... Bible, listening to sermons, and attending on sacraments; in time spent, or work done, or offerings made, or sacrifices endured, for what are called, in common language, religious objects. These are the means, not the end. He who rises from his knees to his daily task, and, with an eye not so much to please men as God, does it well, carries divine worship to the workshop, and throws a sacred halo around the ordinary secularities of life. That, indeed, may be the highest expression of religion; just as it is the highest expression of devoted ...
— The Angels' Song • Thomas Guthrie

... old as man. In the midst of the hysterical splutterings and battle-cries of the Kiplings and Chestertons, the booming pedagogics of the Wellses and Shaws, and the smirking at key-holes of the Bennetts and de Morgans, he stands apart and almost alone, observing the sardonic comedy of man with an eye that sees every point and significance of it, but vouchsafing none of that sophomoric indignation, that Hyde Park wisdom, that flabby moralizing which freight and swamp the modern English novel. "At the centre of ...
— A Book of Prefaces • H. L. Mencken

... Ranunculus, which are the first ornaments of the prairies in spring; then follow the Esculent Sea-Onion, Pentaloplius longiflorus, Lithospermum hirtum, Cynthia Virginica, and Baptisia leucophaea. As far as the eye reaches, no house nor tree can be seen; but where civilization has come, the farmer has planted small rows of the quickly growing Black Acacia, which affords shelter from the sun to his cattle and fuel ...
— Atlantic Monthly, Vol. 7, No. 43, May, 1861 • Various

... Sir Lamorak, I am loath to have ado with you in this quarrel, for every man thinketh his own lady fairest; and though I praise the lady that I love most ye should not be wroth; for though my lady Queen Guenever, be fairest in your eye, wit ye well Queen Morgawse of Orkney is fairest in mine eye, and so every knight thinketh his own lady fairest; and wit ye well, sir, ye are the man in the world except Sir Tristram that I am most loathest to have ado withal, but, an ye will needs fight with me ...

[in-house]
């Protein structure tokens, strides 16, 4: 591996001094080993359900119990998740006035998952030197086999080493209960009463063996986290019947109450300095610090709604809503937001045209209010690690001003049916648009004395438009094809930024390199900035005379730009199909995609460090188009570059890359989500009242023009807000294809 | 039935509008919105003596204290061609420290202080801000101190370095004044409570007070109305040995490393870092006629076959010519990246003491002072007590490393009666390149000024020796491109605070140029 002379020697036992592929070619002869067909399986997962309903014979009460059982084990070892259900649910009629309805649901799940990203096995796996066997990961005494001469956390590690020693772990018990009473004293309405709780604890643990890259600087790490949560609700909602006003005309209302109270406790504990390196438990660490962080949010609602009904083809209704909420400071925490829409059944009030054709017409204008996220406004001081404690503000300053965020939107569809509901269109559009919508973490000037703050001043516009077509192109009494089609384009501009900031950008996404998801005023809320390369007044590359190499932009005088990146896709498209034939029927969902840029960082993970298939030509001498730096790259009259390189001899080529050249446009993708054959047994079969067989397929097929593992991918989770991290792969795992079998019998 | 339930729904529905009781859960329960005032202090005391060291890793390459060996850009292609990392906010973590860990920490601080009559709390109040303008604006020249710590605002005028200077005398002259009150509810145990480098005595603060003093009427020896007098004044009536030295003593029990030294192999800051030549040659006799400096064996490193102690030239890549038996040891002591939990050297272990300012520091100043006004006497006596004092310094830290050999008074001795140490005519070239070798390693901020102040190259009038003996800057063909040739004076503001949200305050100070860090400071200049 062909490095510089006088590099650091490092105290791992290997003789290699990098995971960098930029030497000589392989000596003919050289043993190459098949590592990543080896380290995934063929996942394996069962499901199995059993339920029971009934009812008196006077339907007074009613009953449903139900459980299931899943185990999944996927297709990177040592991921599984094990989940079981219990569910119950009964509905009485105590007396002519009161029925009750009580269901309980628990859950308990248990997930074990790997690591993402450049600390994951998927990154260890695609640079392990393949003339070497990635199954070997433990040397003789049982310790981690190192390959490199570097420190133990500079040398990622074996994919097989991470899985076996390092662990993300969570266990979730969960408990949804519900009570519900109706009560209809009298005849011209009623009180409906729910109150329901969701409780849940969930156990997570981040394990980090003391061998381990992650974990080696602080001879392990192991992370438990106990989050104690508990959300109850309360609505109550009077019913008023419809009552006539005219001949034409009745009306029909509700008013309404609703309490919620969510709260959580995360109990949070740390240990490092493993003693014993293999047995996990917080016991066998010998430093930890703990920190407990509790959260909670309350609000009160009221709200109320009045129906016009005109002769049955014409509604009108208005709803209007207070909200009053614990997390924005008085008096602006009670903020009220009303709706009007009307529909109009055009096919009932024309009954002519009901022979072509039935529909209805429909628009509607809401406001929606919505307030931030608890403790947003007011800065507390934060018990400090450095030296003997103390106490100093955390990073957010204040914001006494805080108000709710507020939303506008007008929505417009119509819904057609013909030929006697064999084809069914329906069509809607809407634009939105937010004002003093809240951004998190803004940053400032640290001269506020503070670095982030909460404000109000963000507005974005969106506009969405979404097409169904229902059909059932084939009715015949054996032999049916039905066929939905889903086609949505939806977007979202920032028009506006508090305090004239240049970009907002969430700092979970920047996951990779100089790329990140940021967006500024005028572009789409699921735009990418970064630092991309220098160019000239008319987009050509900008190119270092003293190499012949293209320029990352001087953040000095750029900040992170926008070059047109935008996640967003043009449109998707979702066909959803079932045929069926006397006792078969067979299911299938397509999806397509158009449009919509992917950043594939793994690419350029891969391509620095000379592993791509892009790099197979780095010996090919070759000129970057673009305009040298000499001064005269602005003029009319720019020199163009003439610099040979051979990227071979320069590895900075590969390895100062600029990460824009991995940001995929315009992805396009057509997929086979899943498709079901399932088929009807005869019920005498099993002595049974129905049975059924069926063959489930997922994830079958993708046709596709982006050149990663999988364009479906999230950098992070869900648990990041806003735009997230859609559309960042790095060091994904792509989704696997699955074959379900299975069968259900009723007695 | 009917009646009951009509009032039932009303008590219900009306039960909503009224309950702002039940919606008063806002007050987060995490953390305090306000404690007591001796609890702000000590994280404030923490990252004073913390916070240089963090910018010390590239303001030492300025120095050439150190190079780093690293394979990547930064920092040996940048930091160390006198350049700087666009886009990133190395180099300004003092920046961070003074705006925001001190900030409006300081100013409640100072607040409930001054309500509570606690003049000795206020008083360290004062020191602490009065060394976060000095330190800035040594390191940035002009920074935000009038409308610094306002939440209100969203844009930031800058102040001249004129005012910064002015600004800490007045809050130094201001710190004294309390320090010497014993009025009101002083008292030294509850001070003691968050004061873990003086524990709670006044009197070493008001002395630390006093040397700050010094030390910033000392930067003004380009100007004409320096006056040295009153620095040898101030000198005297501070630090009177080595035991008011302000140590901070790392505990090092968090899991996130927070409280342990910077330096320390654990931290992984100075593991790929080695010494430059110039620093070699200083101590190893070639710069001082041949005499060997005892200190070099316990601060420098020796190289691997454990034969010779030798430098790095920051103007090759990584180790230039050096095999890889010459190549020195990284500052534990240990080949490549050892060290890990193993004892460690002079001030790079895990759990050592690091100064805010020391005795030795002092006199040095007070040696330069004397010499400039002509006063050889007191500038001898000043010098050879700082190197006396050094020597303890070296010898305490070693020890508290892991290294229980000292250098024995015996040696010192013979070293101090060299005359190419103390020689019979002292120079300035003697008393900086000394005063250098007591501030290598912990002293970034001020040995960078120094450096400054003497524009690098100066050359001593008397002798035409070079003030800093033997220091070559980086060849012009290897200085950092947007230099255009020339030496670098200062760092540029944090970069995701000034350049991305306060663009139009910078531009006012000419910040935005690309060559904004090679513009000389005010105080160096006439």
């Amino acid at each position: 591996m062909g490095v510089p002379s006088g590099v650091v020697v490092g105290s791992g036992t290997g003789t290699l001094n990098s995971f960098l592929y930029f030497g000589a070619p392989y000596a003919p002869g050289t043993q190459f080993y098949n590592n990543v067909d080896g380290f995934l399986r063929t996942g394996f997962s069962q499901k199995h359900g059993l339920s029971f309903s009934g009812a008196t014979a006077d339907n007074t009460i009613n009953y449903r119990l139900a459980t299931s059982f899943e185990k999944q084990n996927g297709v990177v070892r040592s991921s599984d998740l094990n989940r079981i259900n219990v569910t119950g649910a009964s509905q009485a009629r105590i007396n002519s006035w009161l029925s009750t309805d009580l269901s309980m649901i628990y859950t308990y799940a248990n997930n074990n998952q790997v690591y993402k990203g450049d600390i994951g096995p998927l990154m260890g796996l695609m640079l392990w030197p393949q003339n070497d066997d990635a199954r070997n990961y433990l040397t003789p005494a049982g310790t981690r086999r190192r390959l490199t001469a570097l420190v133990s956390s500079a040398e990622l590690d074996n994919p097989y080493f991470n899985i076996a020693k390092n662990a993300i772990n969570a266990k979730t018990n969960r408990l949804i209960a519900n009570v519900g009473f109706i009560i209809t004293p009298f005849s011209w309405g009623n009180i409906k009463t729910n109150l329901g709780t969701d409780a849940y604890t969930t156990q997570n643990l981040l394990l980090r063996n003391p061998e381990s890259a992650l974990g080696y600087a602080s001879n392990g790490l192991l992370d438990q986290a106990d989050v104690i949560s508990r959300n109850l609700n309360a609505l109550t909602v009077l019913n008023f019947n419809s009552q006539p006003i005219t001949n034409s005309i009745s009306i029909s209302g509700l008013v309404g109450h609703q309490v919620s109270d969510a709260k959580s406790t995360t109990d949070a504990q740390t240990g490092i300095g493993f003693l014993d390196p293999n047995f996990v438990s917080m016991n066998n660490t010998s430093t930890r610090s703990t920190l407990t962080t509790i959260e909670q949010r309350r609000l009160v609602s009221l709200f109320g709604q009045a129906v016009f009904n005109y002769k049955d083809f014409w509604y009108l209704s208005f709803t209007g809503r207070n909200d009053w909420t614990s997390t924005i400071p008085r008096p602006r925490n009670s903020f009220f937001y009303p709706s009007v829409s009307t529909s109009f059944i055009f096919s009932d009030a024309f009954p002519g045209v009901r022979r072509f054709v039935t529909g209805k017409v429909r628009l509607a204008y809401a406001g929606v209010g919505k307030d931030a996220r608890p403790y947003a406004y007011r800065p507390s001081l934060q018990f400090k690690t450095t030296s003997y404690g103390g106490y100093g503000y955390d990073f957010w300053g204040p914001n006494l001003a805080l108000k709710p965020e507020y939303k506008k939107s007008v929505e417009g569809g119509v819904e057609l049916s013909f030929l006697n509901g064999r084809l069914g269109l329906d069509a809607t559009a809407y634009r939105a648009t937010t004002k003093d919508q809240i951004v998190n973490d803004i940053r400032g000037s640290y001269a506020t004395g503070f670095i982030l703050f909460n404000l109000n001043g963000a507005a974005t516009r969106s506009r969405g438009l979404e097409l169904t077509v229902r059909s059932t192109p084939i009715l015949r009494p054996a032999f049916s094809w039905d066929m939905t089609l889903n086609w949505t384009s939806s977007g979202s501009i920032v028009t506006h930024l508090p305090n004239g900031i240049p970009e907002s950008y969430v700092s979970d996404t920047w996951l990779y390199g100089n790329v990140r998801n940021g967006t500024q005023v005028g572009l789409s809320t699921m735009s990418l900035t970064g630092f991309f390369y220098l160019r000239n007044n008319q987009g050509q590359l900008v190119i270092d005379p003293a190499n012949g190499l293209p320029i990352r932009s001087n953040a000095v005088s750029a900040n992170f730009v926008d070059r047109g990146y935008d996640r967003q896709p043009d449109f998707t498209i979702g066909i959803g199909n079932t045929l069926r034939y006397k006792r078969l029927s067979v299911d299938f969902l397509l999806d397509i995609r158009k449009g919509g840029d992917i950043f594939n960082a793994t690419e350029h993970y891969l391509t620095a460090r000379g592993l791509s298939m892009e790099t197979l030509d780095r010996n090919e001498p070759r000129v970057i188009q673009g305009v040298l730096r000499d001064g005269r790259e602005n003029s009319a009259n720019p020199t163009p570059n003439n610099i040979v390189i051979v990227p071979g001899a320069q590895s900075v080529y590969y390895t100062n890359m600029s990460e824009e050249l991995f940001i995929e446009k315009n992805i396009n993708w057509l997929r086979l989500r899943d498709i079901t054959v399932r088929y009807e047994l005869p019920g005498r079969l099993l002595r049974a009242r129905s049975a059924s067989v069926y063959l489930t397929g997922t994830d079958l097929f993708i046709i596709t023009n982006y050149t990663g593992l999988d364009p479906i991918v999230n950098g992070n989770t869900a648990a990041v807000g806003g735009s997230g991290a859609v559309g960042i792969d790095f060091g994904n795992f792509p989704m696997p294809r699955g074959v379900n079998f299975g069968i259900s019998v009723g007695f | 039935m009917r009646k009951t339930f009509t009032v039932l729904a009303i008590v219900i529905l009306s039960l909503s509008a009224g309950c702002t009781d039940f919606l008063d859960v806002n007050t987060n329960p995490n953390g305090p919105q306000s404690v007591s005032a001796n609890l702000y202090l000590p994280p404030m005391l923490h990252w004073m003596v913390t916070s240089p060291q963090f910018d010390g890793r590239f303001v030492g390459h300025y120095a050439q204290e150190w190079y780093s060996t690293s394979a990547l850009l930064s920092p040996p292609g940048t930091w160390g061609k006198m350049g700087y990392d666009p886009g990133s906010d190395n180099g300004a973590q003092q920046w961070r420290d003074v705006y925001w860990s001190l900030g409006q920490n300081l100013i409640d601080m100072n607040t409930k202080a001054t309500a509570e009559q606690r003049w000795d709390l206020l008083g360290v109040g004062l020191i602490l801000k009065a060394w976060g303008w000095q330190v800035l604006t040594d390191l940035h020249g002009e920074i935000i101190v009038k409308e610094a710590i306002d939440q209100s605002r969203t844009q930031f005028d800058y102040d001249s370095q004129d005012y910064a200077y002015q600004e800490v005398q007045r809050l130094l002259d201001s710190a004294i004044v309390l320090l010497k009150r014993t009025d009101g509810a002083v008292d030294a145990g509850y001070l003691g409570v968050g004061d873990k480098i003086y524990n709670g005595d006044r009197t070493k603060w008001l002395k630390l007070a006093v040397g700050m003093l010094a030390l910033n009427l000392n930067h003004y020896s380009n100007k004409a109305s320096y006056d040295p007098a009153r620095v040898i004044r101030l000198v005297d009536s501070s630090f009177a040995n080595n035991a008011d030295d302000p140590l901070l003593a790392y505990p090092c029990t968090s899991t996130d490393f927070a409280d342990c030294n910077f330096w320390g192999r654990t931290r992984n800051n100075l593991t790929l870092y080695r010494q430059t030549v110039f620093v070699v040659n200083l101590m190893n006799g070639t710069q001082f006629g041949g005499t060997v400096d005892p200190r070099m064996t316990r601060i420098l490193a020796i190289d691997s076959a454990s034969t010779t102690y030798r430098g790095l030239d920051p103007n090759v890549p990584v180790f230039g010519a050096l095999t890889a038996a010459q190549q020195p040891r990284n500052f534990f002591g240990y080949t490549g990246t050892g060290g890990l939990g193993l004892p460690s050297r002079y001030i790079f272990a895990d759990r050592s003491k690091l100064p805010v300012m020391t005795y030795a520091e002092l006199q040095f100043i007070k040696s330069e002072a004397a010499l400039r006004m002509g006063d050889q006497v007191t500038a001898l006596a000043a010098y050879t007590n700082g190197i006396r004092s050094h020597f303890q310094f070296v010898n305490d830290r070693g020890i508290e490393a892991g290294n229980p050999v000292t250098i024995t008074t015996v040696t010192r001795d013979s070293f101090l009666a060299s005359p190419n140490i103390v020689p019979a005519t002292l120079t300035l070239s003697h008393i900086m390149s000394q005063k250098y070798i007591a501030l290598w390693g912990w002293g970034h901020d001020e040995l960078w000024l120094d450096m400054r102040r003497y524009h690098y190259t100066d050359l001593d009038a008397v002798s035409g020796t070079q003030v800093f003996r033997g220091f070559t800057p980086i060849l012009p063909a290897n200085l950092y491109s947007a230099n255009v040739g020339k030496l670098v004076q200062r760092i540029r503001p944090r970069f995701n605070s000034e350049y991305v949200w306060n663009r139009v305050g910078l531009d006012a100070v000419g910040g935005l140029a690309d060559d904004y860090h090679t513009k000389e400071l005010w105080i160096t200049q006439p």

— Le Morte D'Arthur, Volume I (of II) - King Arthur and of his Noble Knights of the Round Table • Thomas Malory

... feel like throwing you off the top of the bus. When at length you spend one of them in a post office—one never has the same scruples about Government institutions—you hurry out with a guilty air, not having dared to look the lady at the counter in the eye. In the nineteenth century, when people went to church, they used to get rid of their threepenny bits at the collection. They at once relieved themselves of a nuisance, and enjoyed the luxury of flinging the gleam of silver on to the plate. Many a good Baptist has trusted to his threepenny bit's ...
— The Pleasures of Ignorance • Robert Lynd

... that was carried on; they wrote home accounts, which were credited, and which produced a great alteration. To the astonishment and indignation of the boors, law was introduced where it had always been set at defiance; they were told that the life of a Hottentot was as important in the eye of God, and in the eye of the law, as that of a Dutch boor, and that the government would hold it as such. Thus was the first blow struck; but another and a heavier was soon to fall upon those who had so long sported with the lives of their fellow-creatures. The press was called to the ...